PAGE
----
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KABUL, Afghanistan (AP) _ Four weeks after they were arrested on charges of preaching Christianity, eight foreign aid workers, including two Americans, went on trial Tuesday, officials said.

The trial, which Chief Justice Noor Mohamed Saqib said would be closed despite earlier promises that it would be open to the public, was expected to last several days.

Saqib and 14 bearded Islamic clerics met for nearly four hours at the start of the trial. The eight foreign aid workers are expected to be allowed to speak in their own defense.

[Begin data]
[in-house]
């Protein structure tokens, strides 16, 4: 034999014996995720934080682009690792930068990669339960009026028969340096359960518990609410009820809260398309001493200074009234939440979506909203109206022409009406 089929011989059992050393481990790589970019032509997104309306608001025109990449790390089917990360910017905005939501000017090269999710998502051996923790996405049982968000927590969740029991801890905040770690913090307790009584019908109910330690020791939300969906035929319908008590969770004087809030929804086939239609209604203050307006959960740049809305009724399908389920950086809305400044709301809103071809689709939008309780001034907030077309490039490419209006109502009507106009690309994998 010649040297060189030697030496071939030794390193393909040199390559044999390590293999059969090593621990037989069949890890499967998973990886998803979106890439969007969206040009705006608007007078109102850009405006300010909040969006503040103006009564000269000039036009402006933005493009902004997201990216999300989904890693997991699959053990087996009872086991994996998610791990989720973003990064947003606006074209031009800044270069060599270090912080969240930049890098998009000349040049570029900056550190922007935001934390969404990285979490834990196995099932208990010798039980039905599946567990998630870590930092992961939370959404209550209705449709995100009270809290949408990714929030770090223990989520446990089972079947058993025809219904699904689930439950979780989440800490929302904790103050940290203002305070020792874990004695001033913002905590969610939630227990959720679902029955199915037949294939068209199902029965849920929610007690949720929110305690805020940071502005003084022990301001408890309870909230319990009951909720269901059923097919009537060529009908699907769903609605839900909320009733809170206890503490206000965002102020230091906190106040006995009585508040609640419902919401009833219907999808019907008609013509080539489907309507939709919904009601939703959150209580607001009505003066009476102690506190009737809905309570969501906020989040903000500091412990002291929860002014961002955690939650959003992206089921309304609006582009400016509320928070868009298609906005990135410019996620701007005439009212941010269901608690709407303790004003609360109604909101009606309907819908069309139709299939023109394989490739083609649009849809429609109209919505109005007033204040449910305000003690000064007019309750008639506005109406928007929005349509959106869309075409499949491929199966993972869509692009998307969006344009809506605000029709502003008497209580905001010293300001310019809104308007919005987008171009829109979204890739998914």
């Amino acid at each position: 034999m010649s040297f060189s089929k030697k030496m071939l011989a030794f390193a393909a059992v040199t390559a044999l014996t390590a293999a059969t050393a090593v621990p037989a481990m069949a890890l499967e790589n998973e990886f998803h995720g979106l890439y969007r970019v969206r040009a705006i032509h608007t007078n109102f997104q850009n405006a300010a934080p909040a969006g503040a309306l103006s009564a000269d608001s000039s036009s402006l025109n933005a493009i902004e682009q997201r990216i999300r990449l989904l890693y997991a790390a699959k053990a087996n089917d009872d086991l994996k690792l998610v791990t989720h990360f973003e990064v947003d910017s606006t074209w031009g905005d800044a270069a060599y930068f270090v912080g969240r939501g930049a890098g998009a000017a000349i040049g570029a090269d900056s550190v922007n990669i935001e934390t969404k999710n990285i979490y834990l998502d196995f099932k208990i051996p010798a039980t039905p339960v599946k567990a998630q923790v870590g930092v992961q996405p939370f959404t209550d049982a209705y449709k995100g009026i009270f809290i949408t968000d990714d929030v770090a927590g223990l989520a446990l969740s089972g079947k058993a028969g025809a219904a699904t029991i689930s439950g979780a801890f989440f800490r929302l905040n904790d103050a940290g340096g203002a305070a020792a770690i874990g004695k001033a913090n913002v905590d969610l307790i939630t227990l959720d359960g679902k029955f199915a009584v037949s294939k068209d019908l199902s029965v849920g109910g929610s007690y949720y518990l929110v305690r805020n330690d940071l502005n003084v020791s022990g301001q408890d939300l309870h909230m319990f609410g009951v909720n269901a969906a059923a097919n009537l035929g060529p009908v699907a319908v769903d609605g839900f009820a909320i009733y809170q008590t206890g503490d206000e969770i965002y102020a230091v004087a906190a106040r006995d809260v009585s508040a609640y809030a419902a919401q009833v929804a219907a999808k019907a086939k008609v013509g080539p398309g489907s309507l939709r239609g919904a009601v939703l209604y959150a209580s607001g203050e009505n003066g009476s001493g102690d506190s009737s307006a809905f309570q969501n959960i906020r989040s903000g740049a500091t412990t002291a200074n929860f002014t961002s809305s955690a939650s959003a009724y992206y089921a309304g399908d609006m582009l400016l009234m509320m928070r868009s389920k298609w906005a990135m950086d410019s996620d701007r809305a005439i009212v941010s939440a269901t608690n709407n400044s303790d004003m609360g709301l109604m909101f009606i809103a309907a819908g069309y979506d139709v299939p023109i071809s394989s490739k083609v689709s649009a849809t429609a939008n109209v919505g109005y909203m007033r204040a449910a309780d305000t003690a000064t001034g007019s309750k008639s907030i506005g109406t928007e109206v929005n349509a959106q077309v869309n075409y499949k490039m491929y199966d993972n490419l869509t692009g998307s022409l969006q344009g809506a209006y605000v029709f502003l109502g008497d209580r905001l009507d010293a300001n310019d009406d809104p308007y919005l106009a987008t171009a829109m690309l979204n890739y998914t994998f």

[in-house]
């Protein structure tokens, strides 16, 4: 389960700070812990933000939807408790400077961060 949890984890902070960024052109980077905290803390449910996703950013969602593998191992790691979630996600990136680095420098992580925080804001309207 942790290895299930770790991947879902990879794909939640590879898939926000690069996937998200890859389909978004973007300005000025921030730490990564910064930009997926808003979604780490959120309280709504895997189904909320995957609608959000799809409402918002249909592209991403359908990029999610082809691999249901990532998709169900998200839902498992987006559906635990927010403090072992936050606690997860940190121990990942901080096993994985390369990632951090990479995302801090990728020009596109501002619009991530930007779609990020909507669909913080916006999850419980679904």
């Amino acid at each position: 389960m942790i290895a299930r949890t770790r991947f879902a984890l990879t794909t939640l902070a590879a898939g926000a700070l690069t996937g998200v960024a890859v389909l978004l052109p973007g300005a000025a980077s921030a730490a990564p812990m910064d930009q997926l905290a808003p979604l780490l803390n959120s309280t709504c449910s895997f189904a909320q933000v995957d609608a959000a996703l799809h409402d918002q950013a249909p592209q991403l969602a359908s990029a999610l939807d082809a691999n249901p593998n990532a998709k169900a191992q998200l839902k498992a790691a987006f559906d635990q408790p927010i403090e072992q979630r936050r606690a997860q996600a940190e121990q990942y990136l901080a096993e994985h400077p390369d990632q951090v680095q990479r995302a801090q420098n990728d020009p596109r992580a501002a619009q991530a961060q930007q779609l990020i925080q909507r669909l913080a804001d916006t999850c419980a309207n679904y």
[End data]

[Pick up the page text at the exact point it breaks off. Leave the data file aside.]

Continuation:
Saqib would not say when they would be called to the court. He said they would be able to defend themselves, but if they wanted a lawyer one would be provided.

The eight foreigners, who also include four Germans and two Australians, were arrested along with 16 Afghan staff members. The Afghan staff was to be tried separately.

Under Taliban law, the penalty for a foreigner who is caught proselytizing is jail and expulsion. For an Afghan, the penalty is death.

For the parents of the two jailed Americans, Dayna Curry, 29, and Heather Mercer, 24, the wait has been fraught with uncertainty.

On Monday, John Mercer of Vienna, Va., celebrated his birthday quietly while waiting at the U.N. guest house for news about his daughter's fate.

``The only present I want is to have my daughter home,'' he said.

Curry's mother, Nancy Cassell, a teacher from Thompson's Station, Tenn., took comfort in the hope that the ordeal would soon be over.